President and CEO Martha O’Bryan Center East End Preparatory School Explore Community School 615.254.1791 www.marthaobryan.org www.eastendprep.org www.explorecommunityschool.com     From: Daniel O’Donnell [mailto:dodonnell@stand.org] Sent: Thursday, June 23, 2016 11:46 AM To: ‘Bill DeLoache (bdeloache@gmail.com)'; ‘etduncan@solidus.com'; Brent Easley; Marsha Edwards; Shaka Mitchell; Ravi Gupta; charles friedman; Todd Dickson; John Eason; al.coverstone@gmail.com; Benjamin Schumacher; ‘randy.dowell@gmail.com'; Shani Dowell Cc: Nadira Freeman Subject: URGENT ‐ Volunteers needed

Hey everyone –   Where we are sll falling well short is on volunteers. Essenally the same dozen people that were knocking doors for candidates two weeks ago are the same dozen people slated to knock doors this weekend.   The only way we win any of these races is by knocking doors and talking to voters. Everything else is secondary. This is something that our opposion increasingly understands, as we see MNEA volunteers out in force for Jill, an army of moms out for Amy, etc. To put it bluntly: we are being outworked by our opponents, pung us on a losing trajectory. The good news is that we sll have me to win, we can win every race… if we show up.   We are making a big push for this weekend. The incumbents will be at a board retreat, off the battlefield. Next weekend is July 4th and we expect a lot of folks to be out of town. The weekend after that is the last weekend before people start vong. We’re running out of me and every single campaign needs much more support if they’re to hit voter contact goals.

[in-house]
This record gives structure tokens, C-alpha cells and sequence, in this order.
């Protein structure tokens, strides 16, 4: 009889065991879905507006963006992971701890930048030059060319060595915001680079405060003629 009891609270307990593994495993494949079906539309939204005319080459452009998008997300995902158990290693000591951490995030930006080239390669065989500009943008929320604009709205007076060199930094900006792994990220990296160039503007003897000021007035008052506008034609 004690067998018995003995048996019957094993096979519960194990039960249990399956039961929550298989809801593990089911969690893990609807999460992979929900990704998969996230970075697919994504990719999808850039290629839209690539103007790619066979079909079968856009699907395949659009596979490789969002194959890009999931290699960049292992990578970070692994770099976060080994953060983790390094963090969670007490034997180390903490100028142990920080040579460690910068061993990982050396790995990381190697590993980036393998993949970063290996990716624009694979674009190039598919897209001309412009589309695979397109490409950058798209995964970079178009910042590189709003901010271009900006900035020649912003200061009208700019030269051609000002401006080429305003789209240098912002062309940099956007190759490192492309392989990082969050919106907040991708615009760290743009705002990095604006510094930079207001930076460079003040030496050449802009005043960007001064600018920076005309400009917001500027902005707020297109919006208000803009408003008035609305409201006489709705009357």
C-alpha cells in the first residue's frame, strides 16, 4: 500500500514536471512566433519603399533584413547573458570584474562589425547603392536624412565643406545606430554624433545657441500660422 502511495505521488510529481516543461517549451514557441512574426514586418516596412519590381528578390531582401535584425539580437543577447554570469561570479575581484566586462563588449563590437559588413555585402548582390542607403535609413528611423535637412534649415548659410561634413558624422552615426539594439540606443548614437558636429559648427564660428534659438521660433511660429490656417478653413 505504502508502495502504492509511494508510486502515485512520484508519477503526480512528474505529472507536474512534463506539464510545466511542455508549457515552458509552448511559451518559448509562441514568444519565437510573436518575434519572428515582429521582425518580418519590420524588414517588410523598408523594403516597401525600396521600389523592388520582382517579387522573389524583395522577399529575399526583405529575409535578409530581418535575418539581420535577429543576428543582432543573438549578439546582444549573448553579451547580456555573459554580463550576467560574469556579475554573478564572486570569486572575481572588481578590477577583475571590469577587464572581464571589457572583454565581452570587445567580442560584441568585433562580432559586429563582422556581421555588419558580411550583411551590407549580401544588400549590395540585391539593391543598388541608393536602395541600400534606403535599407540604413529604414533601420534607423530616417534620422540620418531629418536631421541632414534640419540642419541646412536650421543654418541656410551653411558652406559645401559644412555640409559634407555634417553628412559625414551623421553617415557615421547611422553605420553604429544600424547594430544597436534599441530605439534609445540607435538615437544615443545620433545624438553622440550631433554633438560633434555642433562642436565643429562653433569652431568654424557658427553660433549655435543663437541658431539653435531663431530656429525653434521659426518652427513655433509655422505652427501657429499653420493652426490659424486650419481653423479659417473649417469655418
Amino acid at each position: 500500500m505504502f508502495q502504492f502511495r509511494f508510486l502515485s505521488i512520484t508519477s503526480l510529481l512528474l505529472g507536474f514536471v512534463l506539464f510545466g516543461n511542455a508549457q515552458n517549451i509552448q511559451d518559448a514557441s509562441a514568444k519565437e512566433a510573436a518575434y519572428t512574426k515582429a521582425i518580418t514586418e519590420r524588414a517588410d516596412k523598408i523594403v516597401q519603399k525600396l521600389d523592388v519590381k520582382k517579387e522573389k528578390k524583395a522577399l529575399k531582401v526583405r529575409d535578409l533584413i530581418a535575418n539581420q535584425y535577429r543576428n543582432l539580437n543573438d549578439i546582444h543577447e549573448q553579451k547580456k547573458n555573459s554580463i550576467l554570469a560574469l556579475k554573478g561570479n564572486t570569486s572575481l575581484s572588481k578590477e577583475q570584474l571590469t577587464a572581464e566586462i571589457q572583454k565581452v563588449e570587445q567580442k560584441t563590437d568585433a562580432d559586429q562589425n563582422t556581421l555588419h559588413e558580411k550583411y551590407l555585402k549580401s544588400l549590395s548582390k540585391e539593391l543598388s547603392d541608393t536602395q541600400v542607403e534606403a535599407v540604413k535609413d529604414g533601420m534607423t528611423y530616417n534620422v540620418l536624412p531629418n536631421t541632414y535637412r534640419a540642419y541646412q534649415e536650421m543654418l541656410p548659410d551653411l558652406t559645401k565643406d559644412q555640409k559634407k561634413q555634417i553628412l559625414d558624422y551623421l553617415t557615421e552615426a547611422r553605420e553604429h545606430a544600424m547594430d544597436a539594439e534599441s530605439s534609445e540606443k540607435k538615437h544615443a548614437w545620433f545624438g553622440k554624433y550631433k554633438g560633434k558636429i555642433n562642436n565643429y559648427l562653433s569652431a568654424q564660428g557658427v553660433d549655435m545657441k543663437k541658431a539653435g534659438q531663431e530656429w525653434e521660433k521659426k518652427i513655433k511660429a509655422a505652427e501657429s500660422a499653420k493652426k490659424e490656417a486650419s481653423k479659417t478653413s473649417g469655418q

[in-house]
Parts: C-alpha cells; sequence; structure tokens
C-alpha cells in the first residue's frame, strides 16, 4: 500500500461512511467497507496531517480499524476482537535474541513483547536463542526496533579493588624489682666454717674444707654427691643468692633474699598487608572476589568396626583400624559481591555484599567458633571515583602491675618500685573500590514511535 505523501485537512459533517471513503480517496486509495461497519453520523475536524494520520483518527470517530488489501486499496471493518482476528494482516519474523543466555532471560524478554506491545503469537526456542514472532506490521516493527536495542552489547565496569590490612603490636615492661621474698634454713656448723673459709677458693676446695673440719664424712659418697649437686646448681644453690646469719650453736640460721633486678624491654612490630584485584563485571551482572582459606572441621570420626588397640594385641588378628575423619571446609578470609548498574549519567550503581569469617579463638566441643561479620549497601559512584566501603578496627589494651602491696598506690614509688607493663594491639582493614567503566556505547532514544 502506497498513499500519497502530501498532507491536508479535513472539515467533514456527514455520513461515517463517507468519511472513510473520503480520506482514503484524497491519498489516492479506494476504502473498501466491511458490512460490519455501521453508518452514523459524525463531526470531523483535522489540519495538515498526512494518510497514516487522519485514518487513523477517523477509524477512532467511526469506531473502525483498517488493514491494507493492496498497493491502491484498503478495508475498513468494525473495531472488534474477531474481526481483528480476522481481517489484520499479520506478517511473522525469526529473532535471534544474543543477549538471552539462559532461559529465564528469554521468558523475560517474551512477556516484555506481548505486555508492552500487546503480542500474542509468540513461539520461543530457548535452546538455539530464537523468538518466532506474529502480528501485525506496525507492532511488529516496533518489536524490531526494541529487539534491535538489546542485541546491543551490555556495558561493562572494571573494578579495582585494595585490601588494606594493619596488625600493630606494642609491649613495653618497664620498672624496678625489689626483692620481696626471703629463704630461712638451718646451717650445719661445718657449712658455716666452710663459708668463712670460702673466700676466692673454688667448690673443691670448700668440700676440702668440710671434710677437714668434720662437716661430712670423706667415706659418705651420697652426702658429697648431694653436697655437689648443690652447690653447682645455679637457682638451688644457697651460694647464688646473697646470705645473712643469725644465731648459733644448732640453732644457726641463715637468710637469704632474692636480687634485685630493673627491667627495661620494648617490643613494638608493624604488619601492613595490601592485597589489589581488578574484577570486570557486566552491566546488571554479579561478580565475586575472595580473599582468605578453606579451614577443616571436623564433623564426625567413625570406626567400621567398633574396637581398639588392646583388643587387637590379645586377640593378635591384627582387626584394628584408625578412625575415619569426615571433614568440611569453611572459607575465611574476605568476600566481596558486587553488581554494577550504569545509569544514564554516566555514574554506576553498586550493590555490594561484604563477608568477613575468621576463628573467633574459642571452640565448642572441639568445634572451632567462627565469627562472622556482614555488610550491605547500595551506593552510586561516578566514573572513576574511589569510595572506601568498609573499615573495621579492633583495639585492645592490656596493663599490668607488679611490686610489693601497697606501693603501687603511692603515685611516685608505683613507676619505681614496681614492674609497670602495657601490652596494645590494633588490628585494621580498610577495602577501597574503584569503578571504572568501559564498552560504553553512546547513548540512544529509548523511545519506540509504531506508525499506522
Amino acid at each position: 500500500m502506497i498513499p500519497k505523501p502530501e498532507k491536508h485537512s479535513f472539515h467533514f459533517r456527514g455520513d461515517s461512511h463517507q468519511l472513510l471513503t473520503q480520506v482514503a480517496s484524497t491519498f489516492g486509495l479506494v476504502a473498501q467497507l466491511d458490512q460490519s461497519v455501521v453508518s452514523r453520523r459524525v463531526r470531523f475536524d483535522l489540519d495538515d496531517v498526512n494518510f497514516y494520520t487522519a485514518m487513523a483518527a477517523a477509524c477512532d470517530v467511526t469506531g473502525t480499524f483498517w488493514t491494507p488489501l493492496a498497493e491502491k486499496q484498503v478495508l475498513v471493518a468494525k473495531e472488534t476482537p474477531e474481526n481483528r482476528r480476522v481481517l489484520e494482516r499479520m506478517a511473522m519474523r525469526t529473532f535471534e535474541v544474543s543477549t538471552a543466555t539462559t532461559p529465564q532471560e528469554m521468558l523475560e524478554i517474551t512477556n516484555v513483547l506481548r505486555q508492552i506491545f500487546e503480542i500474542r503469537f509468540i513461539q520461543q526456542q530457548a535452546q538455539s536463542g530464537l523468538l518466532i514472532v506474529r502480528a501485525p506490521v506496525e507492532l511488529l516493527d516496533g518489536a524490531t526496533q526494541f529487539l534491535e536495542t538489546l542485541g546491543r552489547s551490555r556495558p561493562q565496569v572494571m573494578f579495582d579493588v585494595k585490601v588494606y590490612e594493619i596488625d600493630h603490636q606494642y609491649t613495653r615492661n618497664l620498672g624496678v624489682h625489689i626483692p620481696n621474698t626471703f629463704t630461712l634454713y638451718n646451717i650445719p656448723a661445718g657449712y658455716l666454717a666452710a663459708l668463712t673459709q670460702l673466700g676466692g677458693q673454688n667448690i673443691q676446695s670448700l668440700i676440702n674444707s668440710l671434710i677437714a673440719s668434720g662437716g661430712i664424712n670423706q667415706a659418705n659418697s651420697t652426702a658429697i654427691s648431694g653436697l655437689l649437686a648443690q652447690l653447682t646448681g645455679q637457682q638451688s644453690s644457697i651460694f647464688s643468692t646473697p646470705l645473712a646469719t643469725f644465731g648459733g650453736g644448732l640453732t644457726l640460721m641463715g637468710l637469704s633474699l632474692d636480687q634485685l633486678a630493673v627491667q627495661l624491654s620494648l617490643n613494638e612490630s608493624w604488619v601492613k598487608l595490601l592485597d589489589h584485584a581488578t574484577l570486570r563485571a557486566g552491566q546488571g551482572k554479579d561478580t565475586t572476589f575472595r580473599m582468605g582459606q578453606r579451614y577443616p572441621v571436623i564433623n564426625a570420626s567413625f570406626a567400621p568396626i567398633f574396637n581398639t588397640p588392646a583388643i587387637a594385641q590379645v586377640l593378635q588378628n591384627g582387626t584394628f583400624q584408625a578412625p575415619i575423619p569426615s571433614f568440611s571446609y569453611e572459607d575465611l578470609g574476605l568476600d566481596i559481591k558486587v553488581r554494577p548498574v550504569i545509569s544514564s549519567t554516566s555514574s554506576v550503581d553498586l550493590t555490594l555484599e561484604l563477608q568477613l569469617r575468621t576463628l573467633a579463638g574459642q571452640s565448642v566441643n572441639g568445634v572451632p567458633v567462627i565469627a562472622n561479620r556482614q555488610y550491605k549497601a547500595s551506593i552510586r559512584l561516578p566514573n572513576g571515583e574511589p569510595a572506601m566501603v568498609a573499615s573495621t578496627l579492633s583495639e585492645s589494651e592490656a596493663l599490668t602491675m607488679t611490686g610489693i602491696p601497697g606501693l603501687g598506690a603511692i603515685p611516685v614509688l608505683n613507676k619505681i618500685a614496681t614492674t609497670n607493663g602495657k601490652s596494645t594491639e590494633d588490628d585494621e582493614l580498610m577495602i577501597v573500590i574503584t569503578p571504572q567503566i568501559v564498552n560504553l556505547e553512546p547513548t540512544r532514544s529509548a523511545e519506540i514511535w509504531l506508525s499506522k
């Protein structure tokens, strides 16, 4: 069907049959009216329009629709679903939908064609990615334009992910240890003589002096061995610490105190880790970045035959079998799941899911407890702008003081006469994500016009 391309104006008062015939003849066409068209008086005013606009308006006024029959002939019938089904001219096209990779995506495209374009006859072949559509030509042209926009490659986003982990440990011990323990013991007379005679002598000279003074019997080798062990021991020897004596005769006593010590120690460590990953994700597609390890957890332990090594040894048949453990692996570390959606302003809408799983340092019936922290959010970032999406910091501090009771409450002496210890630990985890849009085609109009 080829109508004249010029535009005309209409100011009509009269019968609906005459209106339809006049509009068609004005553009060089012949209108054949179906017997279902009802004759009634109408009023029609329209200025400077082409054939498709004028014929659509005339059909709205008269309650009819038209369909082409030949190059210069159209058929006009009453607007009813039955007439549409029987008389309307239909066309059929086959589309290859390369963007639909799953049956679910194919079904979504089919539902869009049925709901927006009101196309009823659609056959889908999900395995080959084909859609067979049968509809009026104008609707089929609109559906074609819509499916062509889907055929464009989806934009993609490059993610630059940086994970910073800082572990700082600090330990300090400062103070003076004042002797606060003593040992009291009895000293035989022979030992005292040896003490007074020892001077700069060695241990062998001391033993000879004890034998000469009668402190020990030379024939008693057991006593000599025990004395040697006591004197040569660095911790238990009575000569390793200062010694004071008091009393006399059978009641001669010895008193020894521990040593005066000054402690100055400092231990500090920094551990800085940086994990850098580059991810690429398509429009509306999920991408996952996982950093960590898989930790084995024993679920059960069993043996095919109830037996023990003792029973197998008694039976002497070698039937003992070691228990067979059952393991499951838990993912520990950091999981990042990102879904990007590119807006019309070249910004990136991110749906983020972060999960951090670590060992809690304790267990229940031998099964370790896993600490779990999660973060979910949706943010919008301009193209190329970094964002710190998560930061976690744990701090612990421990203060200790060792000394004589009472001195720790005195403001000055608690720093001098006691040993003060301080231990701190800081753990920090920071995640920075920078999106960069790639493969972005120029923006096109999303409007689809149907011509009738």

I am asking you to PLEASE send emails and make calls in the next 48 hours to as wide of a network as you possibly can. Ask your friends and colleagues to show up this weekend. I’m including details for each campaign below, but call me at 615‐804‐9539 if you need anything:

JANE MENEELY – DISTRICT 3 ‐‐Meet at Jane’s house (1514 Shelton Ave) ‐‐Shis: Sat 9:30 am and 2 pm / Sun 1 pm ‐‐Yazoo beer at the end of your shi!   MIRANDA CHRISTY – DISTRICT 5 ‐‐Meet at 204A Myrtle St ‐‐Shis: Sat 9:30 am, 12:30 pm, Sun 1 pm   JACKSON MILLER – DISTRICT 7 ‐‐Meet at  Jackson’s house (2304 10th Ave South) ‐‐Sat 8:30 am or 1:30 pm, Sun 1:30 pm   THOM DRUFFEL – DISTRICT 9 ‐‐Meet at Thom’s house (613 Lamar Dr). ‐‐Three shifts: Sat 10:00 am, 1:30 pm, and 4:30 pm, Sun 2 pm

Thanks, DOD P.S. Yesterday I literally scrolled through every contact in my phone and sent 19 texts to friends that haven’t been engaged. It took 30 minutes and need 4 new volunteers. I suggest doing the same. P.P.S. We still need many, many more paid canvassers. Please also work your contacts for people who would be interested.

For more on education politics and policy in Tennessee, follow @TNEdReport 


 

 

 

 

 

 

Buggs Responds to Mailer Issue